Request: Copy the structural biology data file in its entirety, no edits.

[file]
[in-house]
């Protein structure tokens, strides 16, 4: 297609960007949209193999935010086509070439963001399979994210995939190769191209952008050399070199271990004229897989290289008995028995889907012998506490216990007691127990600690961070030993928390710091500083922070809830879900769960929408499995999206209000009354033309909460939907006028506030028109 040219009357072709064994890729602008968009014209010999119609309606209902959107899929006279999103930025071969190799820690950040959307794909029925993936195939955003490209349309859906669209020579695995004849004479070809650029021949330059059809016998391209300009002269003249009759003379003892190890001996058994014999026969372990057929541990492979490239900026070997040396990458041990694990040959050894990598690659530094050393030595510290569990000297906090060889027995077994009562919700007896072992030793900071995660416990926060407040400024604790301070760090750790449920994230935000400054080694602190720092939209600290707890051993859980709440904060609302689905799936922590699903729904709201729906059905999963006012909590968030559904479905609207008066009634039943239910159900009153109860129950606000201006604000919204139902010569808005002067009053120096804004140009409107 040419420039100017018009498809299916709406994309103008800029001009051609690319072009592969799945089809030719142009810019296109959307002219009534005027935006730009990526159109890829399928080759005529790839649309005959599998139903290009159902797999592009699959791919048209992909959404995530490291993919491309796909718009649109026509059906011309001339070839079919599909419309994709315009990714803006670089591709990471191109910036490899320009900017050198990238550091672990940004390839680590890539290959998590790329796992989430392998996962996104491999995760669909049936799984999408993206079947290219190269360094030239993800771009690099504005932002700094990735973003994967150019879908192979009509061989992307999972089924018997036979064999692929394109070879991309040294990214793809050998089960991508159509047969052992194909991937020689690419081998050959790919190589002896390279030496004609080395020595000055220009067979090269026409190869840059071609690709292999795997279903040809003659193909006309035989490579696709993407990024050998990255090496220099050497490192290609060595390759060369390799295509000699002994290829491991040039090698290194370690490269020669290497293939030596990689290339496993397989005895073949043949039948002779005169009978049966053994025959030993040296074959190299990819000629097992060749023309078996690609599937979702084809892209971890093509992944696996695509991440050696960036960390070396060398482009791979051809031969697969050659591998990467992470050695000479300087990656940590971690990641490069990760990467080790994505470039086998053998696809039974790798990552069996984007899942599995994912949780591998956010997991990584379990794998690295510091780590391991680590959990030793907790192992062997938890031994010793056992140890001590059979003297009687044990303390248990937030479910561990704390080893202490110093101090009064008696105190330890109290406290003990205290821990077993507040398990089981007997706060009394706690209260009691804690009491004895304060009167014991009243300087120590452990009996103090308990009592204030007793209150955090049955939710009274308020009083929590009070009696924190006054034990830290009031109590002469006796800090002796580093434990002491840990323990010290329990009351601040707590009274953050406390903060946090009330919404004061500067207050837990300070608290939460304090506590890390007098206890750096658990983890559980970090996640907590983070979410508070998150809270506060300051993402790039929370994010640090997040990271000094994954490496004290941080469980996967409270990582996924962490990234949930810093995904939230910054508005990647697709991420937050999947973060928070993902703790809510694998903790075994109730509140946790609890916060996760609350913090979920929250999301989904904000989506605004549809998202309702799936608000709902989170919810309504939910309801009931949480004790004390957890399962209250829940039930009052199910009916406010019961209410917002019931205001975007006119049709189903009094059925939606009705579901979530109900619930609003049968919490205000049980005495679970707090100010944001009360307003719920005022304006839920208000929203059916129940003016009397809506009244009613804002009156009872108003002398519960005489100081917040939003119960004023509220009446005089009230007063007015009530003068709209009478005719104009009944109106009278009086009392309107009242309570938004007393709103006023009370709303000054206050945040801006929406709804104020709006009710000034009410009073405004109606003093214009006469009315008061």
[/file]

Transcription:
[in-house]
């Protein structure tokens, strides 16, 4: 297609960007949209193999935010086509070439963001399979994210995939190769191209952008050399070199271990004229897989290289008995028995889907012998506490216990007691127990600690961070030993928390710091500083922070809830879900769960929408499995999206209000009354033309909460939907006028506030028109 040219009357072709064994890729602008968009014209010999119609309606209902959107899929006279999103930025071969190799820690950040959307794909029925993936195939955003490209349309859906669209020579695995004849004479070809650029021949330059059809016998391209300009002269003249009759003379003892190890001996058994014999026969372990057929541990492979490239900026070997040396990458041990694990040959050894990598690659530094050393030595510290569990000297906090060889027995077994009562919700007896072992030793900071995660416990926060407040400024604790301070760090750790449920994230935000400054080694602190720092939209600290707890051993859980709440904060609302689905799936922590699903729904709201729906059905999963006012909590968030559904479905609207008066009634039943239910159900009153109860129950606000201006604000919204139902010569808005002067009053120096804004140009409107 040419420039100017018009498809299916709406994309103008800029001009051609690319072009592969799945089809030719142009810019296109959307002219009534005027935006730009990526159109890829399928080759005529790839649309005959599998139903290009159902797999592009699959791919048209992909959404995530490291993919491309796909718009649109026509059906011309001339070839079919599909419309994709315009990714803006670089591709990471191109910036490899320009900017050198990238550091672990940004390839680590890539290959998590790329796992989430392998996962996104491999995760669909049936799984999408993206079947290219190269360094030239993800771009690099504005932002700094990735973003994967150019879908192979009509061989992307999972089924018997036979064999692929394109070879991309040294990214793809050998089960991508159509047969052992194909991937020689690419081998050959790919190589002896390279030496004609080395020595000055220009067979090269026409190869840059071609690709292999795997279903040809003659193909006309035989490579696709993407990024050998990255090496220099050497490192290609060595390759060369390799295509000699002994290829491991040039090698290194370690490269020669290497293939030596990689290339496993397989005895073949043949039948002779005169009978049966053994025959030993040296074959190299990819000629097992060749023309078996690609599937979702084809892209971890093509992944696996695509991440050696960036960390070396060398482009791979051809031969697969050659591998990467992470050695000479300087990656940590971690990641490069990760990467080790994505470039086998053998696809039974790798990552069996984007899942599995994912949780591998956010997991990584379990794998690295510091780590391991680590959990030793907790192992062997938890031994010793056992140890001590059979003297009687044990303390248990937030479910561990704390080893202490110093101090009064008696105190330890109290406290003990205290821990077993507040398990089981007997706060009394706690209260009691804690009491004895304060009167014991009243300087120590452990009996103090308990009592204030007793209150955090049955939710009274308020009083929590009070009696924190006054034990830290009031109590002469006796800090002796580093434990002491840990323990010290329990009351601040707590009274953050406390903060946090009330919404004061500067207050837990300070608290939460304090506590890390007098206890750096658990983890559980970090996640907590983070979410508070998150809270506060300051993402790039929370994010640090997040990271000094994954490496004290941080469980996967409270990582996924962490990234949930810093995904939230910054508005990647697709991420937050999947973060928070993902703790809510694998903790075994109730509140946790609890916060996760609350913090979920929250999301989904904000989506605004549809998202309702799936608000709902989170919810309504939910309801009931949480004790004390957890399962209250829940039930009052199910009916406010019961209410917002019931205001975007006119049709189903009094059925939606009705579901979530109900619930609003049968919490205000049980005495679970707090100010944001009360307003719920005022304006839920208000929203059916129940003016009397809506009244009613804002009156009872108003002398519960005489100081917040939003119960004023509220009446005089009230007063007015009530003068709209009478005719104009009944109106009278009086009392309107009242309570938004007393709103006023009370709303000054206050945040801006929406709804104020709006009710000034009410009073405004109606003093214009006469009315008061």